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We grew up in different times—before computers, fax machines, cell phones, heart transplants, fast food, MTV—even TV, for some of us. Just think how transportation, communication, medicine, and social customs have evolved since your childhood. Yes, it was a different world—a world that shaped our choices, shaped who we are today. It’s vital that you re-create that world so your descendants will understand what your life was like.


  • Don’t take anything for granted. Your readers may not understand what you mean if you say that your mother was a housewife. The role of housewives is different today than it was 30 years ago. The same principle applies to other occupations. What was it like to be a teacher in the ’40s? What were teachers paid? What was expected of them?

  • Define terms, such as Flapper, Beatnik, Black List, hi-fi, beehive hairdo. Don’t assume your descendants will know what these terms mean.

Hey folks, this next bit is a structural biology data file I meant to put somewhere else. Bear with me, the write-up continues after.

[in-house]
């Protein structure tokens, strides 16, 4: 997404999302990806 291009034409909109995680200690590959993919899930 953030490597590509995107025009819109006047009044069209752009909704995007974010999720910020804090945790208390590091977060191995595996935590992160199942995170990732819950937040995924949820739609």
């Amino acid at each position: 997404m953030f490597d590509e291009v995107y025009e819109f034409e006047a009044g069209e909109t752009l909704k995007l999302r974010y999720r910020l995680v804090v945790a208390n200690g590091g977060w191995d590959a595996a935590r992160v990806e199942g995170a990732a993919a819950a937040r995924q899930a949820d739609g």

• Don’t forget pop culture. What songs and dances were popular during your dating years? Describe the role that radio and TV played in your life.

  • Describe the hair and clothing styles that were popular when you were growing up. Let your readers visualize what you looked like when you were young.

  • Include current events that were important during your life. Be sure to keep these descriptions personal. Explain what they meant to you and how they affected your life so they become vivid in the minds of readers who only know them as dry, historical events.  How did the Salk vaccine change your life, for instance? What about air raid drills? How did you feel when John F. Kennedy was killed?

The Internet offers all kinds of “context” information to help you re-create “your day.” Just go to a search engine like Google or Yahoo and type in the topic that interests you. You’ll be surprised what turns up.



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